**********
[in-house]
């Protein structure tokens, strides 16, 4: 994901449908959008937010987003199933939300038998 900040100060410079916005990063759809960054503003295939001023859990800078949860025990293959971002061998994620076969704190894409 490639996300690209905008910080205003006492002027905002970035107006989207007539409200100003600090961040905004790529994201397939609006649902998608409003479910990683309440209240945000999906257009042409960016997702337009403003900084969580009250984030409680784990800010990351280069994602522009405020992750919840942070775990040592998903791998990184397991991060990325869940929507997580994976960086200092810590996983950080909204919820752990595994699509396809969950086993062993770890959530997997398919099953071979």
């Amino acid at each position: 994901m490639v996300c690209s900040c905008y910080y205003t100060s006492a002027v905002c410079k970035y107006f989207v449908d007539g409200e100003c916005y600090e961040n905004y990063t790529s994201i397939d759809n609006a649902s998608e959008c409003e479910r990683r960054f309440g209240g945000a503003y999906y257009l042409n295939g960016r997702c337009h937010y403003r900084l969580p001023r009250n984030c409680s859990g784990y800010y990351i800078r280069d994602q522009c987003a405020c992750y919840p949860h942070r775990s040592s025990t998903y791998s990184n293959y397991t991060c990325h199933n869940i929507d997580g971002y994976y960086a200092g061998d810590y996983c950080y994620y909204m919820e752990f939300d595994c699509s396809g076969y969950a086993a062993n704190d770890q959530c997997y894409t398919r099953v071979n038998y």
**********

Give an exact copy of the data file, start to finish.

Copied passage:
[in-house]
């Protein structure tokens, strides 16, 4: 994901449908959008937010987003199933939300038998 900040100060410079916005990063759809960054503003295939001023859990800078949860025990293959971002061998994620076969704190894409 490639996300690209905008910080205003006492002027905002970035107006989207007539409200100003600090961040905004790529994201397939609006649902998608409003479910990683309440209240945000999906257009042409960016997702337009403003900084969580009250984030409680784990800010990351280069994602522009405020992750919840942070775990040592998903791998990184397991991060990325869940929507997580994976960086200092810590996983950080909204919820752990595994699509396809969950086993062993770890959530997997398919099953071979």
């Amino acid at each position: 994901m490639v996300c690209s900040c905008y910080y205003t100060s006492a002027v905002c410079k970035y107006f989207v449908d007539g409200e100003c916005y600090e961040n905004y990063t790529s994201i397939d759809n609006a649902s998608e959008c409003e479910r990683r960054f309440g209240g945000a503003y999906y257009l042409n295939g960016r997702c337009h937010y403003r900084l969580p001023r009250n984030c409680s859990g784990y800010y990351i800078r280069d994602q522009c987003a405020c992750y919840p949860h942070r775990s040592s025990t998903y791998s990184n293959y397991t991060c990325h199933n869940i929507d997580g971002y994976y960086a200092g061998d810590y996983c950080y994620y909204m919820e752990f939300d595994c699509s396809g076969y969950a086993a062993n704190d770890q959530c997997y894409t398919r099953v071979n038998y």